From Australia through Peru to Bulgaria: Stop Glencore!
What have Australia, Peru and Bulgaria in common? A huge multinational company that prospects for base metals all around the world, while contaminating heavily the environment – and not paying taxes.
Glencore with a seat in Switzerland and registered office in Jersey holds the honorable 10th place in the list of the biggest companies in the world, boasting with USD 170 billion revenues for the last year. It controls 60% of the world zinc trade and 50% of the copper trade, besides operating key deposits of base metals globally.
One of such deposits is the McArthur River mine in the Northern Territory of Australia. The mine creates enormous wealth for its operators – but puts on risk the mere existence of the local communities.
For years the small aboriginal community Borroloola fights for its land and water, assaulted by Glencore. The livelihood of Borroloola depends entirely on fishing, also their drinking water they take from the McArthur River. Since the mine is working the local people see the color of their waters changing.
Documents reveal that for years the company has been entirely aware of the elevated levels of heavy metals in the water, and in the fish and mussels. But it undertook no measures to inform and protect the population. Borroloola are adamant that they will fight to protect their heritage.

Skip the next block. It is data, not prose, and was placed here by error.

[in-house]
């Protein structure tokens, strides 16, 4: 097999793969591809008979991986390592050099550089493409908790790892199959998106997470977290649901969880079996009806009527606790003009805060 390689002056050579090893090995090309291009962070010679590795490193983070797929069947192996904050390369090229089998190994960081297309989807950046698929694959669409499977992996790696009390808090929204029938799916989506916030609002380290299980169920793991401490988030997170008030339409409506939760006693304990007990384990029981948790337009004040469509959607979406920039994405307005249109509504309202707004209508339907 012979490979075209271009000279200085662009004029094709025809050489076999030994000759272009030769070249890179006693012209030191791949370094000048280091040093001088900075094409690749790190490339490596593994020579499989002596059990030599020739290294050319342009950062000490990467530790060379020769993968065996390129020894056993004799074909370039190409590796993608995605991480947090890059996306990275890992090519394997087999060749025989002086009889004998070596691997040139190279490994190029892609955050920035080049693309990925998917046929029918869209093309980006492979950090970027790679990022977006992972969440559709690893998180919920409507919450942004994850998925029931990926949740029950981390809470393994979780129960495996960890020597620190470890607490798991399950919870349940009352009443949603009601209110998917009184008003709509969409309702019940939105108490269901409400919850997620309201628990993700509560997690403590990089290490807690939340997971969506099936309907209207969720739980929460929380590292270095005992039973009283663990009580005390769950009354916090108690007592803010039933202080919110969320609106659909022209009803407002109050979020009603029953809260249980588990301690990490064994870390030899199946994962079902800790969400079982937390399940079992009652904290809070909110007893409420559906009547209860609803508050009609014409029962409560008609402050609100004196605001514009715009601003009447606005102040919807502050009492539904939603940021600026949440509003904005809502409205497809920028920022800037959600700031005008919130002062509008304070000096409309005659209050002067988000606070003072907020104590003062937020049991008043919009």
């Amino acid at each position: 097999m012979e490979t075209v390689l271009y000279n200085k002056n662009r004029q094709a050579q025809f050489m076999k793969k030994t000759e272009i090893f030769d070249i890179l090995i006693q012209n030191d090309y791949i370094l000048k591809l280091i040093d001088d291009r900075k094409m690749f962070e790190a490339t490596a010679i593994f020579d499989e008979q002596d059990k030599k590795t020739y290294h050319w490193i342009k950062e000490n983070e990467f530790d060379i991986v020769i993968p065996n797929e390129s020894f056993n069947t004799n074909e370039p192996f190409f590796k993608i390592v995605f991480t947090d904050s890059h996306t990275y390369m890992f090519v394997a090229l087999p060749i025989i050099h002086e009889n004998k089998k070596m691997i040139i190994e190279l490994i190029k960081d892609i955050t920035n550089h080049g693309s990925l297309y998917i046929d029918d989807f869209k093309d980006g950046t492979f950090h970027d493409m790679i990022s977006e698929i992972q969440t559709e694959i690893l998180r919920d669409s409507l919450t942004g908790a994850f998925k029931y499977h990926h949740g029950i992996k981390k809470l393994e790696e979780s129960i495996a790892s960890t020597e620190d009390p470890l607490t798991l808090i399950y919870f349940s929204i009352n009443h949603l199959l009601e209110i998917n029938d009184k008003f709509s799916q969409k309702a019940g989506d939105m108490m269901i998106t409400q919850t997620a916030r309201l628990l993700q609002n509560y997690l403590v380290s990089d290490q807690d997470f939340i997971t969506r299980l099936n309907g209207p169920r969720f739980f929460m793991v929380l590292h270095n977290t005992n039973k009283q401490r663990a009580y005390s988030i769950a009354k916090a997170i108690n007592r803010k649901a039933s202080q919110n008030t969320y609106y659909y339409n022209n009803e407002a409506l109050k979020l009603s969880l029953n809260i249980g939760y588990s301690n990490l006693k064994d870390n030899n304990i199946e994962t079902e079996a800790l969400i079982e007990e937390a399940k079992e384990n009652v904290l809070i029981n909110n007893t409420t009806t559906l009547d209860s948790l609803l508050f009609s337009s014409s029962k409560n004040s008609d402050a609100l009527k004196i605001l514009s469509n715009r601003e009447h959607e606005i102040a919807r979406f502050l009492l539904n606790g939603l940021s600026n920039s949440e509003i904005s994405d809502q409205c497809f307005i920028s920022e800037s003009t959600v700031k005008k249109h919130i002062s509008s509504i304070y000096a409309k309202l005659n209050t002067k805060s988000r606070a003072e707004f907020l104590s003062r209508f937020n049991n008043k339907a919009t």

On 19th of May the annual meeting of the Glencore board will take place in Switzerland. In front of the Glencore headquarters in Sidney the small indigenous nation, backed by ActionAid Australia will express its protests throwing dead fish and playing traditional drums.
What is the Bulgaria’s connection? The KCM smelter nearby Plovdiv smelts the zinc concentrates coming from Isckay Cruz – another mine controlled by Glencore and situated in Peru. The metal concentrate travels more than 10 000 kilometers from the port of Callao to the furnaces of KCM. The operation is under supervision of a Glencore branch registered in Bermuda.
The ancient Andean tribe yarus living nearby the town of Oyon in the Andes has to cope with the contamination linked to the extraction. A mission of “Friends of the Earth – Bulgaria” in January revealed that the agricultural production, water resources and the touristic potential of the site are all heavily affected by the mine. The employment in Isckay Cruz is unsustainable and directly depends on the volatile metal prices on the world exchanges.
The rubbish and the emissions from the smelting of the zinc concentrate are left in the fertile Bulgarian Thracian valley. For Glencore – and its partners in Bulgaria, remain the profits.
During the financial year 2013 – 2014 the six branches of Glencore in Australia declared USD 22.4 billion revenues. They paid no single cent in income taxes. Due to a controversial free trade agreement between Peru and the EU, the import of metal concentrates in Europe is free from taxes and tariffs, and thus Peruvian government is devoid of the revenues needed to supply viable public services.
Today we raise our voice against Glencore and multitude of similar companies, which suck in the treasures of the Earth, while contaminating the environment and endangering the livelihood of local communities.
Let’s make them pay.